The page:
Extending Battery Life

Intel’s top technologist talks about what’s changed, why it’s changing, and what are the big challenges ahead.

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By Ed Sperling
In the past it was all about clock frequency. People bought the latest computer and frequently paid a premium because it could crunch numbers faster. But as computing moves from the desktop into handheld devices, that focus is radically changing.

Low-Power Engineering caught up with Mark Bohr, senior fellow and director of Intel’s process architecture and integration, to talk about this shift and what needs to be solved in the future.

LPE: How much of a performance gain and an energy reduction do you get using Tri-Gate?
Bohr: In the low-voltage range, which is around 0.7 volts, we’re achieving about a 37% speed-up. Or conversely, another benchmark is power savings. If we benchmark these against our 32nm planar devices using Tri-Gate, we reduce active power by about 50%.

LPE: Is there any advantage in dropping the voltage lower than 0.7 volts?
Bohr: Yes, that is the name of the game now—to provide the lowest possible active power. Reducing operating voltage is a way of doing that. When I use 0.7 volts as the benchmark, that does not imply it’s the lowest voltage we can use.

LPE: What’s the foreseeable limit in terms of how low you can drop the operating voltage?
Bohr: That’s an important question for both process technology and circuit design. There’s no simple answer, but we are pushing that from both sides. On the transistor process side we are trying to make them usable from the lowest operating voltage. We also are bringing in some circuit design tricks to better enable low-voltage operation.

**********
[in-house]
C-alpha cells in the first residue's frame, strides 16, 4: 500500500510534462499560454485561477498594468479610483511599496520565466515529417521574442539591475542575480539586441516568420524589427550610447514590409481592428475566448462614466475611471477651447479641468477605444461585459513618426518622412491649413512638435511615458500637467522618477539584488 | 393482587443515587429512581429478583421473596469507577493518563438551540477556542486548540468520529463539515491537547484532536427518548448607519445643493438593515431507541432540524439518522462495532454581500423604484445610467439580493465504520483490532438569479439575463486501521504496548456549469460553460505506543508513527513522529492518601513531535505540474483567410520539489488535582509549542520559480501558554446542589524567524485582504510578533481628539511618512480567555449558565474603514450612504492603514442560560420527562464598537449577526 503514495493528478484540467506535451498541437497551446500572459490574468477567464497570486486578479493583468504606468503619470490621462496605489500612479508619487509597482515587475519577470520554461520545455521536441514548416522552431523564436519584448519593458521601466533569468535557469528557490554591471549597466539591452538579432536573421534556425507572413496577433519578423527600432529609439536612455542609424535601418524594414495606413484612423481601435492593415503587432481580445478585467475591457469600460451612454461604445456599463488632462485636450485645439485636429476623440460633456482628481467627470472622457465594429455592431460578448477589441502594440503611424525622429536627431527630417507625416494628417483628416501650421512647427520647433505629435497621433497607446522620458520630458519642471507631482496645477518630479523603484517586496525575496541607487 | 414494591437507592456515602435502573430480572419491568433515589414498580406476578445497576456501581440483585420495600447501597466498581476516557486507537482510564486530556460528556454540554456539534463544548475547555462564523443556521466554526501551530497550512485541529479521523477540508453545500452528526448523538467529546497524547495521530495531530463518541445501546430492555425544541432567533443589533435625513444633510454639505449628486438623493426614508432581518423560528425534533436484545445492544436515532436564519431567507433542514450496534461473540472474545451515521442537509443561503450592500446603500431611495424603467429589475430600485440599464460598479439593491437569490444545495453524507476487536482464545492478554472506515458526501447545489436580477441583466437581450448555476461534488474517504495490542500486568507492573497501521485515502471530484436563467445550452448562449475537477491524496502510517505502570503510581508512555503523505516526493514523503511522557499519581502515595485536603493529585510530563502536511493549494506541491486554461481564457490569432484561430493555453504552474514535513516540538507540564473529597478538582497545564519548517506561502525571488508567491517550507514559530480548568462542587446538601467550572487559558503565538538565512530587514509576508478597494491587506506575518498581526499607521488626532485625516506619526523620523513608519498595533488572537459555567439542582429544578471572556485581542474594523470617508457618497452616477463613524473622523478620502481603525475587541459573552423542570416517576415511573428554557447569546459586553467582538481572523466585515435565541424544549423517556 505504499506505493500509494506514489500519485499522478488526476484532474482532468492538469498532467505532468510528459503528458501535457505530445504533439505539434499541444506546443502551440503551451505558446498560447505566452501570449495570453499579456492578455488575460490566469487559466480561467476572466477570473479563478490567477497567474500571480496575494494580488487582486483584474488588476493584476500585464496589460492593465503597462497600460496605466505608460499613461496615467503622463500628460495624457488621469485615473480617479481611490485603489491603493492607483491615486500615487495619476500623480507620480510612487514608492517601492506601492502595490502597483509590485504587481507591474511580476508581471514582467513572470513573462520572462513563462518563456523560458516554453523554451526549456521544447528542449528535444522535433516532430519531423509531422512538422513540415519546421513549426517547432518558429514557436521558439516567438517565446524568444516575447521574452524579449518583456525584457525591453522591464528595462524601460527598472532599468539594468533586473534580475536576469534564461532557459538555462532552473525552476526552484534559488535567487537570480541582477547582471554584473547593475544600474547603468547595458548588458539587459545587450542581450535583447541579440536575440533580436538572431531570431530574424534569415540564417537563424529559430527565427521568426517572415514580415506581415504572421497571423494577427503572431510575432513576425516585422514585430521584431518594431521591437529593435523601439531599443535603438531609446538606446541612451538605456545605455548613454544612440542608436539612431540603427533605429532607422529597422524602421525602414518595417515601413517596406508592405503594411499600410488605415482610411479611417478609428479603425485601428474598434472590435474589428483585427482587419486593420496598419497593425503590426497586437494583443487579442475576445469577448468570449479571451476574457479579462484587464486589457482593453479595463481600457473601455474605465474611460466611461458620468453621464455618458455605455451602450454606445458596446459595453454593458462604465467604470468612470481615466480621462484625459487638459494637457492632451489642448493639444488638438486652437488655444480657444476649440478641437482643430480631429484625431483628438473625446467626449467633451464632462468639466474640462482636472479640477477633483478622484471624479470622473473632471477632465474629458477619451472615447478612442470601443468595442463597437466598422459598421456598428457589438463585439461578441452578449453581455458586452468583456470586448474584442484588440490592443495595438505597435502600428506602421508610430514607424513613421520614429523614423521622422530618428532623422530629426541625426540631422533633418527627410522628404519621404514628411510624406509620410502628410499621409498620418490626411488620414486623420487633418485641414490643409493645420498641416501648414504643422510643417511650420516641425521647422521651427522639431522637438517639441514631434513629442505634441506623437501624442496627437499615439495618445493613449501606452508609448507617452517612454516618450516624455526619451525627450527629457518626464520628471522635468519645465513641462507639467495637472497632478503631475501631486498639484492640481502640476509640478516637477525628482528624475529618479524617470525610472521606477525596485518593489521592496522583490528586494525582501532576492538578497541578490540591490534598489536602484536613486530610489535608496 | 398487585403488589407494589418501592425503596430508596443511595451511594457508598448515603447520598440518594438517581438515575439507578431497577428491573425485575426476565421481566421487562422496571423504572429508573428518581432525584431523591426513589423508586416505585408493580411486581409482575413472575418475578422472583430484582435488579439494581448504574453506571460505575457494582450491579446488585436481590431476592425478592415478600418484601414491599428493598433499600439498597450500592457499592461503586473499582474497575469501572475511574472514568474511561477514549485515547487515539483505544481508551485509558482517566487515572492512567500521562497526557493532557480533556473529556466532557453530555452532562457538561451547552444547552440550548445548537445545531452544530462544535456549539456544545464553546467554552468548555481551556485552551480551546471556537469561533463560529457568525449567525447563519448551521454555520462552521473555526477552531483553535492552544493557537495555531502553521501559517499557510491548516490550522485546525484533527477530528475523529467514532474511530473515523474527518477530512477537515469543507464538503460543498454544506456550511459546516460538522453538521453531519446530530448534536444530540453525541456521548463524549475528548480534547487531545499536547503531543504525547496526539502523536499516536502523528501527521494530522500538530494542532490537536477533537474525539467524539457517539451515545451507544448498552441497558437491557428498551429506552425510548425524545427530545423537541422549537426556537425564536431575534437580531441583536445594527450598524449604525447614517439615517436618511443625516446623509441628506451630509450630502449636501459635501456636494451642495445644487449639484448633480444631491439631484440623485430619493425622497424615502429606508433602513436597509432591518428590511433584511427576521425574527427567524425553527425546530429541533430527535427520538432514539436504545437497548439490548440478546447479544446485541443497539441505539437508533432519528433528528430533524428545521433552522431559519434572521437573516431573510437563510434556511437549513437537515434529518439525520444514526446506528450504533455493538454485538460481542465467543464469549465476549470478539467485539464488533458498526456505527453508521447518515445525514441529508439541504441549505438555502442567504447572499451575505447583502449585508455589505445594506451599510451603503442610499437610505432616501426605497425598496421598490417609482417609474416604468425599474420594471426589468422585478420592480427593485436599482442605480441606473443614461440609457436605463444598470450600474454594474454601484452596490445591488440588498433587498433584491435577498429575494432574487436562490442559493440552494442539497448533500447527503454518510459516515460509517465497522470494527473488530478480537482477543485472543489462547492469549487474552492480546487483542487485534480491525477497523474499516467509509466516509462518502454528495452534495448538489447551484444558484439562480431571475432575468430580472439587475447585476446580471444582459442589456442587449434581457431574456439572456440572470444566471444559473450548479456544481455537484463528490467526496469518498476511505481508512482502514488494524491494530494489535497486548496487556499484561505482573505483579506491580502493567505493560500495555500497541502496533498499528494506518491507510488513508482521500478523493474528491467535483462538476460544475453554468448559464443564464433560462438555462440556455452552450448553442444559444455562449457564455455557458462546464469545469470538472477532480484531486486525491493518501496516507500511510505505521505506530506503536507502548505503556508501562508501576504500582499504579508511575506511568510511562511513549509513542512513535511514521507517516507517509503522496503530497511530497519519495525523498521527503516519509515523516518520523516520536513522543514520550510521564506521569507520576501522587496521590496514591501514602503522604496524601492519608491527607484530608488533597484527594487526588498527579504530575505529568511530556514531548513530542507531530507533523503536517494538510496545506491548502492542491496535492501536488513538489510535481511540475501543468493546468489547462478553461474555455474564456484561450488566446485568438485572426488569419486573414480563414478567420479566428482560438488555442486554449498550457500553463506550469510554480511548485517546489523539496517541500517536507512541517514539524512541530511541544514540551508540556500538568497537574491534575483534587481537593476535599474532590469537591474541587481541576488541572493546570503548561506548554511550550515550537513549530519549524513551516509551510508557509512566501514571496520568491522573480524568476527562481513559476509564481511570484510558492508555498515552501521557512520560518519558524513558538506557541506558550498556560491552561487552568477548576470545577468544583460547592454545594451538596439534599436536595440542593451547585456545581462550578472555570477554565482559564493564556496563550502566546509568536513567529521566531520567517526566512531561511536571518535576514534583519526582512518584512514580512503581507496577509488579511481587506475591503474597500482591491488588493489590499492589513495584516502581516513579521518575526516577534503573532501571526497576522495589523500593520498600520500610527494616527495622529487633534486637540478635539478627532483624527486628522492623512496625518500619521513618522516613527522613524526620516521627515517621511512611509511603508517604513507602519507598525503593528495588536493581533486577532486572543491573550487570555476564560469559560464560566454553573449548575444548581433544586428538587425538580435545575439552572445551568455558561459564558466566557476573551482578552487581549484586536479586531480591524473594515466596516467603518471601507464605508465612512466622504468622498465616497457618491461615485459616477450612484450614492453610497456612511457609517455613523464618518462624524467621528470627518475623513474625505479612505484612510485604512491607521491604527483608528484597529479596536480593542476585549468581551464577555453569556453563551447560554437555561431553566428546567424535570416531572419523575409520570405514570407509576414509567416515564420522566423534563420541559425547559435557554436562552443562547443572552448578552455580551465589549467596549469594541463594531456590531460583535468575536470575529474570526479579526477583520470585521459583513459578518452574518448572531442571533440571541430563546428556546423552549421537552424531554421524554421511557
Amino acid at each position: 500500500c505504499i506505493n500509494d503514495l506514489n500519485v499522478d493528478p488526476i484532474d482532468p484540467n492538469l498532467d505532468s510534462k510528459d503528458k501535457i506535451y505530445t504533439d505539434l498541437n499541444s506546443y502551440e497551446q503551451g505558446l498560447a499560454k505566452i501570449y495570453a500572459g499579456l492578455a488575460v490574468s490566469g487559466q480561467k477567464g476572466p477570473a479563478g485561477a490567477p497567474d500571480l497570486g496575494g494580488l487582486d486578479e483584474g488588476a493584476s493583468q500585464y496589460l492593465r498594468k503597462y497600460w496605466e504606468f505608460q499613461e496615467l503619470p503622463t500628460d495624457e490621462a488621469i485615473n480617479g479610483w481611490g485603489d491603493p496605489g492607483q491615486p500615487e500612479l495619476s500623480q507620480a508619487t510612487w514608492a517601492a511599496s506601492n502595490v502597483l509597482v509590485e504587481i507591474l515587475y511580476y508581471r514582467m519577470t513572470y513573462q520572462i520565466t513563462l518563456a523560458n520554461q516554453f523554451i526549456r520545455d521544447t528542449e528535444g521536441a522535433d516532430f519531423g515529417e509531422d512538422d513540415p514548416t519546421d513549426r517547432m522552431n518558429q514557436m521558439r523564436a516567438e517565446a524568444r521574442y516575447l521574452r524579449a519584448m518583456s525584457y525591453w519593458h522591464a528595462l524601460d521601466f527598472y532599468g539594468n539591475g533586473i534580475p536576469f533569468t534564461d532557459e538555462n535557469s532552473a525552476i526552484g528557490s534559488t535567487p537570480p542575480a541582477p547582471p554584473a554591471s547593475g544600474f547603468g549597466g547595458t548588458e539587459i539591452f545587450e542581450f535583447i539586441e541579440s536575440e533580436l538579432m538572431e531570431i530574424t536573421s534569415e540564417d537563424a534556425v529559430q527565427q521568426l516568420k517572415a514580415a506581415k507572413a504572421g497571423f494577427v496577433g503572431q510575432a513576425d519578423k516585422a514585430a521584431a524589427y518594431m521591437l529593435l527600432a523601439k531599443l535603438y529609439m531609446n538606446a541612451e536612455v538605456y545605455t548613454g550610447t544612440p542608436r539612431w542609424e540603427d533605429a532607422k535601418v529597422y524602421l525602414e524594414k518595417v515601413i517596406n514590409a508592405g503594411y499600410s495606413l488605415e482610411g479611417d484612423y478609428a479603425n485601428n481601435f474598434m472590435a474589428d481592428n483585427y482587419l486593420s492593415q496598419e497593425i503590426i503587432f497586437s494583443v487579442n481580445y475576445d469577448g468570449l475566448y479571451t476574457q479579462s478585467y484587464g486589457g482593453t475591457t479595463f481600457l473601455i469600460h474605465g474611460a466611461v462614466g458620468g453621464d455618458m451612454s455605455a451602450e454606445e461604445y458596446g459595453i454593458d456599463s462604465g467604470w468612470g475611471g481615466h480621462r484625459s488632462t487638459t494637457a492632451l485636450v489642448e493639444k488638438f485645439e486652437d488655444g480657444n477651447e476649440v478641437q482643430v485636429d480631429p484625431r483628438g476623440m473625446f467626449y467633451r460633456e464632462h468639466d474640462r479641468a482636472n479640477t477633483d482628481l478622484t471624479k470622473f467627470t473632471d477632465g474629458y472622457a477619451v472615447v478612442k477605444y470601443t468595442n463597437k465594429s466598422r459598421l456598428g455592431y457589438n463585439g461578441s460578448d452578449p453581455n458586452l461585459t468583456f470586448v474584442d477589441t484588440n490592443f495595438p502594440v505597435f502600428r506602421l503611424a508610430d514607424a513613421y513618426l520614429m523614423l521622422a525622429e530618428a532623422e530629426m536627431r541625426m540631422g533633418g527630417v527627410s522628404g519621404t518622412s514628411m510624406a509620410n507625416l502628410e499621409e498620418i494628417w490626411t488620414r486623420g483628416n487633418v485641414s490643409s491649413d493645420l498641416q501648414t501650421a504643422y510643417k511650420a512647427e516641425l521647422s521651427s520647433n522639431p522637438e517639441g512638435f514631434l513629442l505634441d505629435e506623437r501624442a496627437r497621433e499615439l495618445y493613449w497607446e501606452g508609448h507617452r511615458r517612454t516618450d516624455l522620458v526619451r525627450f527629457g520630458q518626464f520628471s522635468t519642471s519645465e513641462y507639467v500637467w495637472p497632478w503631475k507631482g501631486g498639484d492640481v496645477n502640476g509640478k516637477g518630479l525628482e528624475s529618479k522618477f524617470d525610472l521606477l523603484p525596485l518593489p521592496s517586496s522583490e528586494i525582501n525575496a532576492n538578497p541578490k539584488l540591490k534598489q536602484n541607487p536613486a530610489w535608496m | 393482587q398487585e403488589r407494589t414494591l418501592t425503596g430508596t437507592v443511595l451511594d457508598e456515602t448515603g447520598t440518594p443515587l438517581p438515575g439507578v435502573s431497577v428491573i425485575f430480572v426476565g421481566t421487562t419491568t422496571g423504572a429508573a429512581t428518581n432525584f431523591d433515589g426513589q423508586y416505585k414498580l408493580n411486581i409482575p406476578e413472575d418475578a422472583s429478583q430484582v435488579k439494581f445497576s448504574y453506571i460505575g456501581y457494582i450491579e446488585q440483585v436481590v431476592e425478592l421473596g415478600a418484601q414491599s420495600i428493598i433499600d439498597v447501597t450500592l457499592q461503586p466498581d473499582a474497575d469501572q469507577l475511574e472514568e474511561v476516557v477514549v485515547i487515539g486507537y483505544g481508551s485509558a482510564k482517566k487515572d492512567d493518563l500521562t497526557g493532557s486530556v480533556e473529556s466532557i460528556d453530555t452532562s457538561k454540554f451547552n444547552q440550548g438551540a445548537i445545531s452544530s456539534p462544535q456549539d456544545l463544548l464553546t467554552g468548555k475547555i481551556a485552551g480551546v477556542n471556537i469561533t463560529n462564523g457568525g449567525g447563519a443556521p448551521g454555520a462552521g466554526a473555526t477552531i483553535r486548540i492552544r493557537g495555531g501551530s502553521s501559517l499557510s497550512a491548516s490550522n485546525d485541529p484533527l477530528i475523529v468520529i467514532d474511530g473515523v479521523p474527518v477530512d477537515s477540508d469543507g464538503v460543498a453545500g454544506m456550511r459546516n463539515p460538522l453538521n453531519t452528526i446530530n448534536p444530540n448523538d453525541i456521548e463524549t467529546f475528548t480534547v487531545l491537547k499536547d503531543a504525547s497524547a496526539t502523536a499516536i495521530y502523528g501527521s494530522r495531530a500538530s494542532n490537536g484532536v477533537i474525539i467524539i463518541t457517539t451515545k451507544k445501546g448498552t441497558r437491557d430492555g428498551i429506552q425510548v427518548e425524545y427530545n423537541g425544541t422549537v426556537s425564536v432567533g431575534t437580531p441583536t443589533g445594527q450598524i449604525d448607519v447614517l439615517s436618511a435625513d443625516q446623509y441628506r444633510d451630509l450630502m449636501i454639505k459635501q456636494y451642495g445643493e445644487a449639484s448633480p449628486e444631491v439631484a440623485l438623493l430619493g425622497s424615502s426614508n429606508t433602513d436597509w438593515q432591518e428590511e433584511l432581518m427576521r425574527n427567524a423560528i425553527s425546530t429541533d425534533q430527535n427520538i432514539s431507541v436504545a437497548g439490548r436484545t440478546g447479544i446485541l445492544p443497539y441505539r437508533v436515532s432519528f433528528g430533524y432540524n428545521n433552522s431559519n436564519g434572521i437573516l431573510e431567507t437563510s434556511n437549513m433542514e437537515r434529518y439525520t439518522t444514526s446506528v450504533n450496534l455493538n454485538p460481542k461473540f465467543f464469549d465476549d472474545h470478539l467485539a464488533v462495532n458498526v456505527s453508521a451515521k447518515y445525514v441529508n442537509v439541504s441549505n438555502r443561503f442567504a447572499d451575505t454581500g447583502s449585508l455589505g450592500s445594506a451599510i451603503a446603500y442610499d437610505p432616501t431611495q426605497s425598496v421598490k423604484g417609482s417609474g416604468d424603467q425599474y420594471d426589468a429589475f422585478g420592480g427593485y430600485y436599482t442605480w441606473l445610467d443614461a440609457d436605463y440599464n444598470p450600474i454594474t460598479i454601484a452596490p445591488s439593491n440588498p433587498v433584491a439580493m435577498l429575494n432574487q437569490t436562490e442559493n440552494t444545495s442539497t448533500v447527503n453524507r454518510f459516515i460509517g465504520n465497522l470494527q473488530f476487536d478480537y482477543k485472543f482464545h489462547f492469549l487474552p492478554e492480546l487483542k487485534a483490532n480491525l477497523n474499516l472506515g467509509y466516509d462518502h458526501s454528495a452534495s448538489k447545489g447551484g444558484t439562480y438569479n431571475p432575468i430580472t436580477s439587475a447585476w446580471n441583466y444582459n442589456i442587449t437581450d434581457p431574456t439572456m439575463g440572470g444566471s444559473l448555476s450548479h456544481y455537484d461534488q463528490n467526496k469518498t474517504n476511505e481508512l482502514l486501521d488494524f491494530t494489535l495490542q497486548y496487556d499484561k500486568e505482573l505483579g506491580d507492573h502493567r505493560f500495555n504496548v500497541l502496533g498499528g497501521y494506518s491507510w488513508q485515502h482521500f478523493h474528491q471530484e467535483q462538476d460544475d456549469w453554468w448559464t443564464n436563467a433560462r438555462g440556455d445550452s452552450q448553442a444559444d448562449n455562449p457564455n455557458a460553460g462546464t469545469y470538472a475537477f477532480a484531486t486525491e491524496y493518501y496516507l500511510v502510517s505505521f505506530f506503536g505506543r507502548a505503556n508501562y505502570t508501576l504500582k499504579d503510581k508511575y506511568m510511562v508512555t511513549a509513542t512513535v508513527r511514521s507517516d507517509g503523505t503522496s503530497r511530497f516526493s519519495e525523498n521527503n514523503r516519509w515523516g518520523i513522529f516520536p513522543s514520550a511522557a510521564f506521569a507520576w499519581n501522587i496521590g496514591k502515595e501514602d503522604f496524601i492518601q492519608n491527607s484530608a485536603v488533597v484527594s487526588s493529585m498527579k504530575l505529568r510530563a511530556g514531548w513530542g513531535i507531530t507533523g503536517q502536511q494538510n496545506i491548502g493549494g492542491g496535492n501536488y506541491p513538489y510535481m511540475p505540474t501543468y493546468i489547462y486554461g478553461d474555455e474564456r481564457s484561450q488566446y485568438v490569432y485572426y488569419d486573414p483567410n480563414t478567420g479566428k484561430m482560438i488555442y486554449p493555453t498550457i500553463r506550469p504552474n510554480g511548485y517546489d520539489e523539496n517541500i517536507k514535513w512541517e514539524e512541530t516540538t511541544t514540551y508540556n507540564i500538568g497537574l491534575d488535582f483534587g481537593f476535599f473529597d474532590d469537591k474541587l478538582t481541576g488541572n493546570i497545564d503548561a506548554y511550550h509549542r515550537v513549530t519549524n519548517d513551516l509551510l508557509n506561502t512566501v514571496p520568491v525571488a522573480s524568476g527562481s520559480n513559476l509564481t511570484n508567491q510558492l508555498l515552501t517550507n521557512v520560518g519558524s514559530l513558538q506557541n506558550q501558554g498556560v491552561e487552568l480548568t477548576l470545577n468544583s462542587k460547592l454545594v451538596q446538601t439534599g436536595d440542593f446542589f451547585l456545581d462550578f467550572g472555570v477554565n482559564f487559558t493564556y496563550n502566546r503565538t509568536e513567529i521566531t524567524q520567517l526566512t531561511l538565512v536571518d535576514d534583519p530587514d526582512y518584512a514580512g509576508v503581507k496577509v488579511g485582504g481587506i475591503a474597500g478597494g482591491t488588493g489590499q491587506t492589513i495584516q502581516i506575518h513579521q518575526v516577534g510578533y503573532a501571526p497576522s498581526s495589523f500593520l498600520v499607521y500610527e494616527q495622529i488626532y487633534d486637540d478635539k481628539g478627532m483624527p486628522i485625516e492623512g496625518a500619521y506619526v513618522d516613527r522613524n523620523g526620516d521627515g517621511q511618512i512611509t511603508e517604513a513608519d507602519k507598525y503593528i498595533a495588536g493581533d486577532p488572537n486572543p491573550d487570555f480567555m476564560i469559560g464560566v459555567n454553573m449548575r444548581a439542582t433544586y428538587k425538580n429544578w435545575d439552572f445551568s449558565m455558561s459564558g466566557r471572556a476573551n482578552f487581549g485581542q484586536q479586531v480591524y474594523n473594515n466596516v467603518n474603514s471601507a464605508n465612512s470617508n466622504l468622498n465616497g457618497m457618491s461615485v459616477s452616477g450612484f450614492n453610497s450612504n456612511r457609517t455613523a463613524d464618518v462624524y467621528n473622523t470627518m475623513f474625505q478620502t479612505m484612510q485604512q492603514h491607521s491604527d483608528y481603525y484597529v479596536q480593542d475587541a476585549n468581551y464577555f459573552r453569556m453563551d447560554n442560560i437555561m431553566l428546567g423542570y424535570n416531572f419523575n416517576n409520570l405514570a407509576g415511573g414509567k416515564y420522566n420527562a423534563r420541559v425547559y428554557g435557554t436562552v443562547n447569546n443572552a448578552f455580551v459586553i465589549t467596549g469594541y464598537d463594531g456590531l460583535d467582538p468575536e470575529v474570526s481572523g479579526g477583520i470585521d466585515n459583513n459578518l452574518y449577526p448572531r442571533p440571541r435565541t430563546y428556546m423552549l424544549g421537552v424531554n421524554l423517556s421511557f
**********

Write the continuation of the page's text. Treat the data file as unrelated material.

LPE: What are the challenges with that?
Bohr: There are two factors that you limit you as you try to drive operating voltage lower. One is for state retention on memory elements, like a static RAM cell. The other is performance and how controllable the performance is at a low voltage level. You have to fight both as you push voltage lower.

LPE: We’ve evolved into a society of impatient people, but is the concern now performance or plugging in your mobile device every night?
Bohr: My impression is that a lot of delays we see are not so much dependent on the speed of the processor but the bandwidth to memory.

LPE: We’ve been struggling with bottlenecks for decades, whether it’s I/O or memory. What’s changed?
Bohr: It’s not so much a microprocessor chip that operates at a higher frequency, but one that provides the performance level we expect on our desktop computers but in our hand. That’s where the power reduction is important.

LPE: It’s interesting how much power is now dominates Intel’s focus. What’s changed?
Bohr: It’s what the market wants. The market isn’t beating down our door for a 5GHz processor, even in a desktop solution. The fan noise is not going to be pleasant. People want high performance in their hand with long battery life.